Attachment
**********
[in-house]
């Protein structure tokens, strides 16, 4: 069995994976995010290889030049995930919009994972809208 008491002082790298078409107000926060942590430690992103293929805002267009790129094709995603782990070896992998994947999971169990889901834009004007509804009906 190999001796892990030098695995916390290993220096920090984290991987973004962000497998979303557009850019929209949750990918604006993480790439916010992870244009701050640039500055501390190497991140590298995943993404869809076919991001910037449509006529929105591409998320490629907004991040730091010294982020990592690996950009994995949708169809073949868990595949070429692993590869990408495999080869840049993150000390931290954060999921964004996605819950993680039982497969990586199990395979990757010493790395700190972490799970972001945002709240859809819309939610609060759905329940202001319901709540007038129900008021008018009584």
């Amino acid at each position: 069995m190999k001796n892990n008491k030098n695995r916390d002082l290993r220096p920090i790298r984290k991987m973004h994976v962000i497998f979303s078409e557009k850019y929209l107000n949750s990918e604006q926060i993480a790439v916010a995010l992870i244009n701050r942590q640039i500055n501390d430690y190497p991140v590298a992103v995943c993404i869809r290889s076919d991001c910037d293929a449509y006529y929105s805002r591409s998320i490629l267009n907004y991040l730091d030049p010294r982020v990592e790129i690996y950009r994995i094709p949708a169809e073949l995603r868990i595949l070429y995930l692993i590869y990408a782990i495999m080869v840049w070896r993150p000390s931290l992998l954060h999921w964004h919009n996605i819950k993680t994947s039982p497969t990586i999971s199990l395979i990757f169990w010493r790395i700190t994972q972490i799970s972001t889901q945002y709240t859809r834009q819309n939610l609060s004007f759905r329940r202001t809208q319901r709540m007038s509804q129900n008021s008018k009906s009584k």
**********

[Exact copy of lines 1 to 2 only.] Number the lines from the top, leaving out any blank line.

[in-house]
């Protein structure tokens, strides 16, 4: 069995994976995010290889030049995930919009994972809208 008491002082790298078409107000926060942590430690992103293929805002267009790129094709995603782990070896992998994947999971169990889901834009004007509804009906 190999001796892990030098695995916390290993220096920090984290991987973004962000497998979303557009850019929209949750990918604006993480790439916010992870244009701050640039500055501390190497991140590298995943993404869809076919991001910037449509006529929105591409998320490629907004991040730091010294982020990592690996950009994995949708169809073949868990595949070429692993590869990408495999080869840049993150000390931290954060999921964004996605819950993680039982497969990586199990395979990757010493790395700190972490799970972001945002709240859809819309939610609060759905329940202001319901709540007038129900008021008018009584």